Thursday, October 20, 2005



magazine's current (Oct 24,2005) cover is "What's Next".

Business 2.0's (October, 2005) current cover is "How To Ride The Hottest New Trends."

There are lots of ideas inside both magazines, though they do seem as random as the selections I make for what gets posted here in QPORIT, where the R is (explicitly) for RANDOM. (My project: How To Predict The Future is designed in part to show how to do this prognosticating more systematically.)

Some of the more plausibly important items discussed in Time are:
There is also an interesting discussion about the Internet and other topics amongst a group of experts (Mark Dery, Moby, Malcolm Gladwell, Clay Shirky, David Brooks, Esther Dyson, and Tim O'Reilly), which centered largely on changes in communication (though the Internet, inexpensive phone calls, etc) and what it means for our society.

Business 2.0 discusses some technologies that are fighting competition for an important place in our economy, including

Amongst fads to ignore, they list "China Rules The World," leaving open, I guess, the possibility of "China Becomes Very, Very Important," and "Podcasting," where they simply point out that it has no revenue model (though in trends they include "DotCom-Era Ideas Finally Pay Off," although many of those had no viable business model when they first started either.)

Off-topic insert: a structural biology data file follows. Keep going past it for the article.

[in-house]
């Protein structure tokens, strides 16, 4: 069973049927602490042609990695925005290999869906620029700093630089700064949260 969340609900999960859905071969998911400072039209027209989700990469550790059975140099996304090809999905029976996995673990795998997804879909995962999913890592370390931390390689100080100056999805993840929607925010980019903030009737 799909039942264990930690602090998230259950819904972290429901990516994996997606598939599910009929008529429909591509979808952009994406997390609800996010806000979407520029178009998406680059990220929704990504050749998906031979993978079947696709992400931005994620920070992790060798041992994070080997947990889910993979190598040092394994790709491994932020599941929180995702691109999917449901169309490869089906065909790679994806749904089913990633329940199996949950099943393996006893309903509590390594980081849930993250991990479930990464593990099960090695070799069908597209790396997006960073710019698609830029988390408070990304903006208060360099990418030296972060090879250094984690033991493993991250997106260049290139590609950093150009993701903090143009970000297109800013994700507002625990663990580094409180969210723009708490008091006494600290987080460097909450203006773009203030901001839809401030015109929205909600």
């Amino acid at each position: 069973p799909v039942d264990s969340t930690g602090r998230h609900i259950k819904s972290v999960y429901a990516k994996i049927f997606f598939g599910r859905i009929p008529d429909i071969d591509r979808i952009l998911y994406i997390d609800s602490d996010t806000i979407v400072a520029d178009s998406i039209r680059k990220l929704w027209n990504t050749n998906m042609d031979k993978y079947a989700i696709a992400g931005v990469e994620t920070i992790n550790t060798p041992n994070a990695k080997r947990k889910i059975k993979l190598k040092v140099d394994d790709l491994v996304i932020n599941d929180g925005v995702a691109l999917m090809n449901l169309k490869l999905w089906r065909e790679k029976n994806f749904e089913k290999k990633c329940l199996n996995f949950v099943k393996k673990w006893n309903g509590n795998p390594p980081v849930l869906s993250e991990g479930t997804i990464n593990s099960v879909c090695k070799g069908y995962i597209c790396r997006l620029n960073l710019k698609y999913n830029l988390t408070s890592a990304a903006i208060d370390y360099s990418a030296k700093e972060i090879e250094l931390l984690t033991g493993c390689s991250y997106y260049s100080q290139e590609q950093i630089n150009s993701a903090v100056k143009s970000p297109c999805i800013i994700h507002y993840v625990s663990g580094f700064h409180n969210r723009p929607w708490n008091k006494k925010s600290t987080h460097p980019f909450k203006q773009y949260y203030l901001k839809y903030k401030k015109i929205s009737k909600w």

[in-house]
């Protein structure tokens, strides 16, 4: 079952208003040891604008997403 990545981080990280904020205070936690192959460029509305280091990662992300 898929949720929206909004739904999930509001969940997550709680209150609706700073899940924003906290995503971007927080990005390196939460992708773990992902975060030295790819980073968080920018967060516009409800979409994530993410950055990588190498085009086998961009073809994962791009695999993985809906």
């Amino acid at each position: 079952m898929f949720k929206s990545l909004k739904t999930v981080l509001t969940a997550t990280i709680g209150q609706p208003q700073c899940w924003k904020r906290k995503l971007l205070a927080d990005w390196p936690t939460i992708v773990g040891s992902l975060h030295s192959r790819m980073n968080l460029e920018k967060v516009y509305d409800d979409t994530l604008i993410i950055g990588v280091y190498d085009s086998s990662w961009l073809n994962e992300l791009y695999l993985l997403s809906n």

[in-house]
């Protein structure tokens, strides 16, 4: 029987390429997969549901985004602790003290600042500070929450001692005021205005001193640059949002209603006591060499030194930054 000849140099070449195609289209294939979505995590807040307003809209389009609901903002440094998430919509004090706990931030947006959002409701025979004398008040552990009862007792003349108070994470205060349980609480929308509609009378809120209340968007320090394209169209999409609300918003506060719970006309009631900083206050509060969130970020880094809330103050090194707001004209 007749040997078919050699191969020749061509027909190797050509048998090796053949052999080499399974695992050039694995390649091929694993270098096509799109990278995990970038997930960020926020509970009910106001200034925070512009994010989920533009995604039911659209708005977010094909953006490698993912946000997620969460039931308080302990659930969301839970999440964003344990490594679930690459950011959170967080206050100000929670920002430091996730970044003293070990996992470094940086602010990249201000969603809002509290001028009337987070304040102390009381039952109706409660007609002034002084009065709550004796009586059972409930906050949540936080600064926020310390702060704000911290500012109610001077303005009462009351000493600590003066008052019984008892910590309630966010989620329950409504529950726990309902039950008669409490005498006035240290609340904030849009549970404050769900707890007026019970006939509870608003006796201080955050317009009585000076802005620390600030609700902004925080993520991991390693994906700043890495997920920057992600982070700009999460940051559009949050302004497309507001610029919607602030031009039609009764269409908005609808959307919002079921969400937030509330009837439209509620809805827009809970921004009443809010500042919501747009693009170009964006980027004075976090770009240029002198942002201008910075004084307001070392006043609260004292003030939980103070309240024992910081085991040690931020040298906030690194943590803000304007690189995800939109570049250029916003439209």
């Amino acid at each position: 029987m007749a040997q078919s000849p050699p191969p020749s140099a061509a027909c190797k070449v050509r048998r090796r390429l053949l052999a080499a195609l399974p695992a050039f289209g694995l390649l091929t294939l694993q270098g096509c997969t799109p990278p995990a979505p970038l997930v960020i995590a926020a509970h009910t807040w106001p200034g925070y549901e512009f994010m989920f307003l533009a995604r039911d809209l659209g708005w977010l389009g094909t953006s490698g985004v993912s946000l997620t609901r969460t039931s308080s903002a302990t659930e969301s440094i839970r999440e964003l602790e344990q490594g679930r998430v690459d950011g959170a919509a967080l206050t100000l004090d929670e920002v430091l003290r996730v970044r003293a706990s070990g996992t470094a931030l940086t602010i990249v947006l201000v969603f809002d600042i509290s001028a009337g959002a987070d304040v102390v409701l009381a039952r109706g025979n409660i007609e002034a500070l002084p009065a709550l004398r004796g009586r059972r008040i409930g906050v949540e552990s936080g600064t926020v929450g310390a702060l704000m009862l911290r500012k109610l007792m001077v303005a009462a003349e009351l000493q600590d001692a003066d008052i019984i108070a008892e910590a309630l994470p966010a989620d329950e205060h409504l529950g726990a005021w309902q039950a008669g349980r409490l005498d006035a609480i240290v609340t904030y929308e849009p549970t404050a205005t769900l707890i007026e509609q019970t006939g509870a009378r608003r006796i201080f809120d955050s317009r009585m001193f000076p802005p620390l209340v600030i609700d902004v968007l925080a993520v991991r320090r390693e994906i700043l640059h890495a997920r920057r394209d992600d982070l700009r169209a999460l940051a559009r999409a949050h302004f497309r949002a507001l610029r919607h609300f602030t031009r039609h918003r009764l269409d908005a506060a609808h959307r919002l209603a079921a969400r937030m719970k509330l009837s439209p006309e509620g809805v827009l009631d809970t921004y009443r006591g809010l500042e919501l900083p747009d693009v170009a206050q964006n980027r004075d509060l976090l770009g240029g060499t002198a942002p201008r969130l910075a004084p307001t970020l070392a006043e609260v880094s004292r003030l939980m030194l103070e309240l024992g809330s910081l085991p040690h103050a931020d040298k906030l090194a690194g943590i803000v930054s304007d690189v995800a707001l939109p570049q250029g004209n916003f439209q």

Here are two additional things I think may be very important:

First, the ability of electronics to make anything that passes through the system persistent, together with data mining techniques that allow that information to be searched and organized, puts a tremendous strain on privacy. Not just now, but aggravated during every passing minute.

Second, there are currently several very promising research projects underway on personal medicine. That means, for example, using genetic information to personalize drug treatments, especially for cancer.

(Needless to say, these two items are inter-related. The techniques of personalized medicine combine with the techniques for organizing persistent data to increase the threat to personal privacy and, conversely, personal medicine would not be useful, or even possible, without modern computing power, including massive, persistent medical and genetic data, and data mining.)

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